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People need to get shit done. Consumer software helps them get it done with style and ease — enterprise software helps them get it done in a way that their bosses can observe, measure, and act upon. That’s the main difference between to-do apps that help people manage their chores and grocery lists and social project management services that help people collaborate with co-workers and update the company on their progress with certain tasks, anyway.

Wrike belongs to the latter category. The company offers project management tools that work as standalone products and extensions to services such as Outlook, Google Apps, and Dropbox, among others, and is today announcing that it has raised $10 million from Bain Capital Ventures. But it isn’t another wannabe enterprise startup weaned on venture capital: the company was bootstrapped for much of its existence and turned a profit before it raised a cent from institutional investors.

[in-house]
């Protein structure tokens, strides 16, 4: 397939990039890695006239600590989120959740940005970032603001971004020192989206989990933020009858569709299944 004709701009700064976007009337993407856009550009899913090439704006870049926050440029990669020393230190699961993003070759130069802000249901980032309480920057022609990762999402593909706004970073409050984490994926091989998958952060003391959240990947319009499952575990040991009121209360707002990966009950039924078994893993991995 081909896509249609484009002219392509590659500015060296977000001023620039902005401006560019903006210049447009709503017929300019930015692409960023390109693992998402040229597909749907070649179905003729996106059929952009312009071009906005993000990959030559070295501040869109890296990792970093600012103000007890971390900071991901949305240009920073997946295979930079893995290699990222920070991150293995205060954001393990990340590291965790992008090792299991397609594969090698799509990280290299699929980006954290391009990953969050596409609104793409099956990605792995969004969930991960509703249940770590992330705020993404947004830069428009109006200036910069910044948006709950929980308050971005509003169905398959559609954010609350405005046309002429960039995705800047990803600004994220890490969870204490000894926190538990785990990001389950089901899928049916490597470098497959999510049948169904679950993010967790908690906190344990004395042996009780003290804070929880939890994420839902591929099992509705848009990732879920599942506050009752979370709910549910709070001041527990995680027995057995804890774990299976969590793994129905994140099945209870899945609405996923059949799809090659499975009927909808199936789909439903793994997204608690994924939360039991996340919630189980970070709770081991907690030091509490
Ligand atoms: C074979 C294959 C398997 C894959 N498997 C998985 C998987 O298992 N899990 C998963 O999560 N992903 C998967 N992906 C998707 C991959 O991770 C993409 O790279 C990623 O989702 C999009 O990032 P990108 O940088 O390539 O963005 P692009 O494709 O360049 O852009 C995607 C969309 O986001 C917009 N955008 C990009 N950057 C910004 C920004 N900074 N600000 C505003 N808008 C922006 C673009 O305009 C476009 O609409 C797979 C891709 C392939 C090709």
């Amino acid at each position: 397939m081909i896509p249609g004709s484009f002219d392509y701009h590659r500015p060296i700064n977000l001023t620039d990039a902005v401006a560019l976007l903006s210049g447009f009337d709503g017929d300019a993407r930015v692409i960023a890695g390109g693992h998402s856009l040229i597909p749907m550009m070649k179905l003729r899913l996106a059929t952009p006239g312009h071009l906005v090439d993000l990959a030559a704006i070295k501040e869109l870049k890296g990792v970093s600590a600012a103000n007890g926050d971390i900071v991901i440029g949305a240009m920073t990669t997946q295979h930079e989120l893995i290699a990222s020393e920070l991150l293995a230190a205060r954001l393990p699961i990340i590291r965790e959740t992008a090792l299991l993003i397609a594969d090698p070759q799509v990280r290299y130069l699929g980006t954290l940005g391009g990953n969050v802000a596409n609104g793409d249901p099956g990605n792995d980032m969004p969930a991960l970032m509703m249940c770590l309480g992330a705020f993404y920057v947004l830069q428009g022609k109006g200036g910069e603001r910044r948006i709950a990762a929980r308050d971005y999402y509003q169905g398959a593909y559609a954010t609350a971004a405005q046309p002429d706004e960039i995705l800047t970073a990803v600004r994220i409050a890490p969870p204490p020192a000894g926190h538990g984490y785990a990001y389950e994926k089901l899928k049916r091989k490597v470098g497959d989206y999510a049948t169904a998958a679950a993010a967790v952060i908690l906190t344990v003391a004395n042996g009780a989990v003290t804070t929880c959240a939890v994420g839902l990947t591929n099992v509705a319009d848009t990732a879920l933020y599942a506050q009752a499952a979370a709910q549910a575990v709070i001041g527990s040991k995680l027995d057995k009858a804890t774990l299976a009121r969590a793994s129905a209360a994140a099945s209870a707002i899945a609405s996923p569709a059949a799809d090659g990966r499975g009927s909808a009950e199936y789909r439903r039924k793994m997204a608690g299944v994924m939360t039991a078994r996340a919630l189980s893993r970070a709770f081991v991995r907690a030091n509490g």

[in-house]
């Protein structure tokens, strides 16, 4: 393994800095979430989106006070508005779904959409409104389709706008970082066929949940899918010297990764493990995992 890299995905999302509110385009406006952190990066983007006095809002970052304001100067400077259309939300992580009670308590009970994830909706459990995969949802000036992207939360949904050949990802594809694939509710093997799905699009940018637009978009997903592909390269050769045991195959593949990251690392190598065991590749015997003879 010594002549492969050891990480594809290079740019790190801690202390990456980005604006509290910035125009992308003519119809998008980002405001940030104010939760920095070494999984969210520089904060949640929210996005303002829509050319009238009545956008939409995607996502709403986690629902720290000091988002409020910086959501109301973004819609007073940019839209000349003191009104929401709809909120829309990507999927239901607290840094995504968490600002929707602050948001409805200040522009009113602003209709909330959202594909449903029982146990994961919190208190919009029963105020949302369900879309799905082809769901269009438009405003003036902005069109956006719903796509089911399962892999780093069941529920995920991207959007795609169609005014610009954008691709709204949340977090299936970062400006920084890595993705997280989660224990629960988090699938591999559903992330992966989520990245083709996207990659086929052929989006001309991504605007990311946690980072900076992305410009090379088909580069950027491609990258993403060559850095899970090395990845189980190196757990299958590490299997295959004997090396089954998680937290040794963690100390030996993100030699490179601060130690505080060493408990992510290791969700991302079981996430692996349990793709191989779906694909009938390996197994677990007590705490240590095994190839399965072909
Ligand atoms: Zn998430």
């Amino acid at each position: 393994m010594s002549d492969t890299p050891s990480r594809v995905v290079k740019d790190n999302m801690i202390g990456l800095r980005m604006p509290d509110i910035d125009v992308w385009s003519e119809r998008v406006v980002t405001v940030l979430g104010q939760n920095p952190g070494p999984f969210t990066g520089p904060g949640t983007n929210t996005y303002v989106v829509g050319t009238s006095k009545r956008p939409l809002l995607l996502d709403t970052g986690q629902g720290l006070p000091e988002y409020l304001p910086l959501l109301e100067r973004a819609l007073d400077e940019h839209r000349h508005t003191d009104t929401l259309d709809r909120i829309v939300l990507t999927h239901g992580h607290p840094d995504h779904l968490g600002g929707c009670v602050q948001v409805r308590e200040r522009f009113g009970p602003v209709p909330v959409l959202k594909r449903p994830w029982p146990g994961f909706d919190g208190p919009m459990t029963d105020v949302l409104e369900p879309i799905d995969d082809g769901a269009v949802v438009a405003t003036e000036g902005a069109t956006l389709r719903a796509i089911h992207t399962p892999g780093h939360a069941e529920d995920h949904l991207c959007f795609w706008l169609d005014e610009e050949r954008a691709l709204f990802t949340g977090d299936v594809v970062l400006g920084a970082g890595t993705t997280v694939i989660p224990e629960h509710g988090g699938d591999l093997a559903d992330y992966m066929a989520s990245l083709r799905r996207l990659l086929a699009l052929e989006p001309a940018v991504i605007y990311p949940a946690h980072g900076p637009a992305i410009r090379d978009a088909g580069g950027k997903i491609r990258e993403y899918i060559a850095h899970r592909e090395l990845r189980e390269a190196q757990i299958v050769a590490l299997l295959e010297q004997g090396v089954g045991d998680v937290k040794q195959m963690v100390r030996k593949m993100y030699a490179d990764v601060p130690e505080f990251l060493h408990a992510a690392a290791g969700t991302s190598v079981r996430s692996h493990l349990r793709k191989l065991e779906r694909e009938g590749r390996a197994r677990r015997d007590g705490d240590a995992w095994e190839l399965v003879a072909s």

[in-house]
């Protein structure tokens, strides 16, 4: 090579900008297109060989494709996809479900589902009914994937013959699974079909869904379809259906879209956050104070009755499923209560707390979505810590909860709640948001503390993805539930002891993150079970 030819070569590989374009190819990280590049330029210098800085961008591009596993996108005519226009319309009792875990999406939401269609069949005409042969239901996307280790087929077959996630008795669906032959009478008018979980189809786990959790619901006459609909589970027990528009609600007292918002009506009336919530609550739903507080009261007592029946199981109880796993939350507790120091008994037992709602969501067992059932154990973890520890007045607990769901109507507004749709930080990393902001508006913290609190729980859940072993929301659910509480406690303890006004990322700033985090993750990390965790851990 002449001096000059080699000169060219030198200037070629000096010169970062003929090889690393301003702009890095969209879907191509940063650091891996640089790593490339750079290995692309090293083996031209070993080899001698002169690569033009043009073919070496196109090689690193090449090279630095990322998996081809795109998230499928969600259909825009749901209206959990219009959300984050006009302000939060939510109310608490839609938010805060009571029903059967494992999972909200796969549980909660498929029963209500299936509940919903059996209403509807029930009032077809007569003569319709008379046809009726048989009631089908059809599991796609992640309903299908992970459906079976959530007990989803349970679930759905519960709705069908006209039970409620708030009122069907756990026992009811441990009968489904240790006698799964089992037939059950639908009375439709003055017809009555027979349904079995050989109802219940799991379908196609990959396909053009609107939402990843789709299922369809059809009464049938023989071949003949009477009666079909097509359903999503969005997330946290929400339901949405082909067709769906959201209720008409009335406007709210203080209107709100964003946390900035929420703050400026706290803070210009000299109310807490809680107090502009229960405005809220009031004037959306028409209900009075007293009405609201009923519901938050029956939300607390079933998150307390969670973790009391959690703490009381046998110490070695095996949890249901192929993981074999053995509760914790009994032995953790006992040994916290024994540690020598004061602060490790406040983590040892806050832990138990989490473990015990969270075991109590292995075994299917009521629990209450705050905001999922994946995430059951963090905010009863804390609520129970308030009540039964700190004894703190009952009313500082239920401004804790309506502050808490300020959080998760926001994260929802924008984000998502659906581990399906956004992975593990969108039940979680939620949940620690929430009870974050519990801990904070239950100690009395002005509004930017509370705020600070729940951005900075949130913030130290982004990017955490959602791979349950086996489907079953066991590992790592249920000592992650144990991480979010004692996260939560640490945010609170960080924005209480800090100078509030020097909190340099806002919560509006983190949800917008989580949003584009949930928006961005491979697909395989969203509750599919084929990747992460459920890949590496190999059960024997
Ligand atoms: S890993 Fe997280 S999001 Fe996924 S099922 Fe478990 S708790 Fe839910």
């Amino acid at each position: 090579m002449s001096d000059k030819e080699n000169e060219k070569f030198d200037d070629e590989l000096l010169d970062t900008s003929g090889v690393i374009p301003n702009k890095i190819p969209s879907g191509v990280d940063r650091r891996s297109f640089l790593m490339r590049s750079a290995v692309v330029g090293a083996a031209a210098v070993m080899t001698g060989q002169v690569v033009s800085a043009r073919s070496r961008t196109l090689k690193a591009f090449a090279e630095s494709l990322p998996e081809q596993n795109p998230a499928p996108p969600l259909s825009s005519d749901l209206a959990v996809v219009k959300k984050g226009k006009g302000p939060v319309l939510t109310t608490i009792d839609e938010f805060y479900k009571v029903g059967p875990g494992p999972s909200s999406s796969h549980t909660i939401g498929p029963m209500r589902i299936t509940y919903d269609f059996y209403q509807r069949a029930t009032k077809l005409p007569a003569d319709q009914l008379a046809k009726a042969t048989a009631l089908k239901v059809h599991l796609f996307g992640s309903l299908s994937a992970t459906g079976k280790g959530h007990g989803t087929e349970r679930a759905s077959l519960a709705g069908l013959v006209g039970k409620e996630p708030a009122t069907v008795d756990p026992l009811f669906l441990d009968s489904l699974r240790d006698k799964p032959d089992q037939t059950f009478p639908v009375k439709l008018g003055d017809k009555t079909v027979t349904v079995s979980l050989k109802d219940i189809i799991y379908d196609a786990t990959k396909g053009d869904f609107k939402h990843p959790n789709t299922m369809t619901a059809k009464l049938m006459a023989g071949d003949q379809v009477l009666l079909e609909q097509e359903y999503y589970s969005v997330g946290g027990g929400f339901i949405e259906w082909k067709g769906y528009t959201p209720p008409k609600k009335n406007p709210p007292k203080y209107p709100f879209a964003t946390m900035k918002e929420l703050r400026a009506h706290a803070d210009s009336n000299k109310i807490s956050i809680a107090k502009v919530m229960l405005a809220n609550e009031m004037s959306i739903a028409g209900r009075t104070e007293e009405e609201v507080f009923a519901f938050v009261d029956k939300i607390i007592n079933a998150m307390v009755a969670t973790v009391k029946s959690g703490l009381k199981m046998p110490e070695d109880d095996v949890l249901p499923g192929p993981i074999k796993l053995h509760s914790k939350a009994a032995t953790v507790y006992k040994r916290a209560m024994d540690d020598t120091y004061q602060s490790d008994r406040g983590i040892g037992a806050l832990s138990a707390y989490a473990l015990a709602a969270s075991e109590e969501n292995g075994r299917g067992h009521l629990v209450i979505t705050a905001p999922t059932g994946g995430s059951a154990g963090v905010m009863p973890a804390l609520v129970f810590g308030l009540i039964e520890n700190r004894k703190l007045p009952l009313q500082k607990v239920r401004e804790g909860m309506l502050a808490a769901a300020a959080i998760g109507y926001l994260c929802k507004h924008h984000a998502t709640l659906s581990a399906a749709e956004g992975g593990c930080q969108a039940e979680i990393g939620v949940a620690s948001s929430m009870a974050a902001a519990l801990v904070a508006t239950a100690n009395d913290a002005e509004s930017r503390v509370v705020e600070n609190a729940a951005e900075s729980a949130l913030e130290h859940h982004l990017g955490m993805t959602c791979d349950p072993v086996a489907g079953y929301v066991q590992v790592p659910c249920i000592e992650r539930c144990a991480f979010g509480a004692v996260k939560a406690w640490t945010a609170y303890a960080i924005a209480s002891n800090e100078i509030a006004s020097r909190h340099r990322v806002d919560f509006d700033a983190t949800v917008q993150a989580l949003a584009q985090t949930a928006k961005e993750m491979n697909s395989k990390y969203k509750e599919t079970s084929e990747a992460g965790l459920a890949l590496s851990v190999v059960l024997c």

“Thousands and thousands of teams around the world use Wrike to be more productive,” says Wrike CEO Andrew Filev. “They love the product, they rave about it, they use it daily. For us the main challenge is, how do we take it from here?” Companies like Adobe, McDonald’s, and DirecTV are already using Wrike’s service — Filev wants to convince more large companies to do the same.

The funding will be used to attract those companies, expand Wrike’s products, and form partnerships with other enterprise services. Basically: Wrike finally has the cash it needs to become the company Filev wants it to be. Bootstrapping the company simply allowed Wrike to learn how to approach project management without having a VC-provided escape plan at the ready.

“One of the things about being a bootstrapped business is that it forces you to really think about hard problems and try to solve them. You can’t just hide behind the money, you have to focus on customers and build something good enough for them,” Filev says. “We didn’t have a sales team, so we had to build products that sold themselves.” That’s unlikely to change even as Wrike starts to appeal to large companies.

In many ways, then, Wrike’s success depends as much on what it learned from bootstrapping as it does from this latest funding round. Operating without outside funding taught the company how to approach its market — taking a couple million dollars from BCV will allow it to apply those lessons faster than it otherwise would have.

[Image via Wrike]